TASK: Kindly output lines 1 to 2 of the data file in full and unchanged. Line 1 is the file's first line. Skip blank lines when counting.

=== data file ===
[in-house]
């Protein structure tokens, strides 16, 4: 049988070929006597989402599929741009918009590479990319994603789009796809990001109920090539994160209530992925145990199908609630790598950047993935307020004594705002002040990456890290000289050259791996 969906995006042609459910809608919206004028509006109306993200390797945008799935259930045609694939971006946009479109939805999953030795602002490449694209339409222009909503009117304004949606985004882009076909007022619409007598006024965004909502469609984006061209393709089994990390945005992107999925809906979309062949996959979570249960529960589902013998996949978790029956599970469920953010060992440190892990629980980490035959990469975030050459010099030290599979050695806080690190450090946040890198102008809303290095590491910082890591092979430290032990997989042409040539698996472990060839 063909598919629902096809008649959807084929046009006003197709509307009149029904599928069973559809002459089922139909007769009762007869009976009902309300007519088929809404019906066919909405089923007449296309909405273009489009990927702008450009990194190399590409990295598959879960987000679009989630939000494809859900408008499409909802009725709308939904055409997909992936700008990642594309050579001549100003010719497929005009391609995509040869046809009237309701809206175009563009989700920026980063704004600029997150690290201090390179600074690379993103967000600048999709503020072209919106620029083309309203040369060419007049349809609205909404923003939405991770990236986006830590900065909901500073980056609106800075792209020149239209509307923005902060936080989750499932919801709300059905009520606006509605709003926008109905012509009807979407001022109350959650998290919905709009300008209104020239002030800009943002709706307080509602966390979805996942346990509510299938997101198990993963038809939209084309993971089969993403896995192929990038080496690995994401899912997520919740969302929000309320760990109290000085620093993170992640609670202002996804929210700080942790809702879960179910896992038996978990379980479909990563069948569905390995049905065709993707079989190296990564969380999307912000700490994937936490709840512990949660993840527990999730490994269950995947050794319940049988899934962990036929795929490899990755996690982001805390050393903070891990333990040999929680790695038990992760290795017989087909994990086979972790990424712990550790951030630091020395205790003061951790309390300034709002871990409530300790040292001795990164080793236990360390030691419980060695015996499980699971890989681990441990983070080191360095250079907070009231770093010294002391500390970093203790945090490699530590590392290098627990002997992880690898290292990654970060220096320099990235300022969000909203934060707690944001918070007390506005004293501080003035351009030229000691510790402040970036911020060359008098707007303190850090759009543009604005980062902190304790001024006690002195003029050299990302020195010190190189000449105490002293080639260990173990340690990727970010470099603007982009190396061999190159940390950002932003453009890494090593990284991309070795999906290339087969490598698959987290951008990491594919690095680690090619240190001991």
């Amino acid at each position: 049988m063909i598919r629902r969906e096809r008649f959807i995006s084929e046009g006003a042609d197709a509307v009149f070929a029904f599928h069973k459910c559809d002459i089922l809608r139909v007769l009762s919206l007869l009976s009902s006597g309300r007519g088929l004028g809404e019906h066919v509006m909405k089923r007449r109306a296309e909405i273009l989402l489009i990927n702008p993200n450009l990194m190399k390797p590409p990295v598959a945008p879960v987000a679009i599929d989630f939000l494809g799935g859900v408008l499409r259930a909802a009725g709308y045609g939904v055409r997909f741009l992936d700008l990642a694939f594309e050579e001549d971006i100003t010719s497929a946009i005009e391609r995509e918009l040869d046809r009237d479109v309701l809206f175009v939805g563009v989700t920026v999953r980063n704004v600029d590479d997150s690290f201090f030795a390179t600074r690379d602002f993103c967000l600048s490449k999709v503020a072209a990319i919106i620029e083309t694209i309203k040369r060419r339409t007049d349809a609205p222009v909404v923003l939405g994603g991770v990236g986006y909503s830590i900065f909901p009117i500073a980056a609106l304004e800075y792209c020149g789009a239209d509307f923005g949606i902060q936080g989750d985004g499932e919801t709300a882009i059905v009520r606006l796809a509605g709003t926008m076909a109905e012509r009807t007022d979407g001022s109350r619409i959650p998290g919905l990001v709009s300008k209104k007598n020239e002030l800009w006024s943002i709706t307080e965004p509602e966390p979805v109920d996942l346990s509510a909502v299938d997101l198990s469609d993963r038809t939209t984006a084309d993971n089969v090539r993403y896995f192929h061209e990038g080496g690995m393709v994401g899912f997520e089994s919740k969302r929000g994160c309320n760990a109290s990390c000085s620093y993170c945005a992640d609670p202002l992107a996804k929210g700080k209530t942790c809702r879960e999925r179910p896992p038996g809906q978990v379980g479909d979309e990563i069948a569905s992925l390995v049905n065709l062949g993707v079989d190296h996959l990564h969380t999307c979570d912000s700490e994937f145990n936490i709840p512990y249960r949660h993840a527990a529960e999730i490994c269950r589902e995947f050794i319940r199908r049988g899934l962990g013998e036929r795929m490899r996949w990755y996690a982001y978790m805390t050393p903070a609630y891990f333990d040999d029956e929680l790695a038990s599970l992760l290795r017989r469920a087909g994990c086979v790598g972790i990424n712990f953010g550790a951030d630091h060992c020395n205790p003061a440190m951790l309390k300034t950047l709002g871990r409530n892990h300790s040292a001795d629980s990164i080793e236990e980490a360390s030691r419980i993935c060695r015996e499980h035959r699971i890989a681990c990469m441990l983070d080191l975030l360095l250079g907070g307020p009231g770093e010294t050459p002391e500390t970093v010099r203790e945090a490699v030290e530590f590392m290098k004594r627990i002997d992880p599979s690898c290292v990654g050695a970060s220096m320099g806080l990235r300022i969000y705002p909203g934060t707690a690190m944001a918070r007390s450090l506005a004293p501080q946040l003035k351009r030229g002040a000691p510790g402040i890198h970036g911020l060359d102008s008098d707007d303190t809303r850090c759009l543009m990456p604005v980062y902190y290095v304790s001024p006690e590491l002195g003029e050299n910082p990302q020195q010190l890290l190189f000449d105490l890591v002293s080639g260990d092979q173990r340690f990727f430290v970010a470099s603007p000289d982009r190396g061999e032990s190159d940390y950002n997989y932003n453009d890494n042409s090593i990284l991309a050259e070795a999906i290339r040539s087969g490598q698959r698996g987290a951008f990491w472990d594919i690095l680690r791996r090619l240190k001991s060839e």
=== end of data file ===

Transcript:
[in-house]
């Protein structure tokens, strides 16, 4: 049988070929006597989402599929741009918009590479990319994603789009796809990001109920090539994160209530992925145990199908609630790598950047993935307020004594705002002040990456890290000289050259791996 969906995006042609459910809608919206004028509006109306993200390797945008799935259930045609694939971006946009479109939805999953030795602002490449694209339409222009909503009117304004949606985004882009076909007022619409007598006024965004909502469609984006061209393709089994990390945005992107999925809906979309062949996959979570249960529960589902013998996949978790029956599970469920953010060992440190892990629980980490035959990469975030050459010099030290599979050695806080690190450090946040890198102008809303290095590491910082890591092979430290032990997989042409040539698996472990060839 063909598919629902096809008649959807084929046009006003197709509307009149029904599928069973559809002459089922139909007769009762007869009976009902309300007519088929809404019906066919909405089923007449296309909405273009489009990927702008450009990194190399590409990295598959879960987000679009989630939000494809859900408008499409909802009725709308939904055409997909992936700008990642594309050579001549100003010719497929005009391609995509040869046809009237309701809206175009563009989700920026980063704004600029997150690290201090390179600074690379993103967000600048999709503020072209919106620029083309309203040369060419007049349809609205909404923003939405991770990236986006830590900065909901500073980056609106800075792209020149239209509307923005902060936080989750499932919801709300059905009520606006509605709003926008109905012509009807979407001022109350959650998290919905709009300008209104020239002030800009943002709706307080509602966390979805996942346990509510299938997101198990993963038809939209084309993971089969993403896995192929990038080496690995994401899912997520919740969302929000309320760990109290000085620093993170992640609670202002996804929210700080942790809702879960179910896992038996978990379980479909990563069948569905390995049905065709993707079989190296990564969380999307912000700490994937936490709840512990949660993840527990999730490994269950995947050794319940049988899934962990036929795929490899990755996690982001805390050393903070891990333990040999929680790695038990992760290795017989087909994990086979972790990424712990550790951030630091020395205790003061951790309390300034709002871990409530300790040292001795990164080793236990360390030691419980060695015996499980699971890989681990441990983070080191360095250079907070009231770093010294002391500390970093203790945090490699530590590392290098627990002997992880690898290292990654970060220096320099990235300022969000909203934060707690944001918070007390506005004293501080003035351009030229000691510790402040970036911020060359008098707007303190850090759009543009604005980062902190304790001024006690002195003029050299990302020195010190190189000449105490002293080639260990173990340690990727970010470099603007982009190396061999190159940390950002932003453009890494090593990284991309070795999906290339087969490598698959987290951008990491594919690095680690090619240190001991």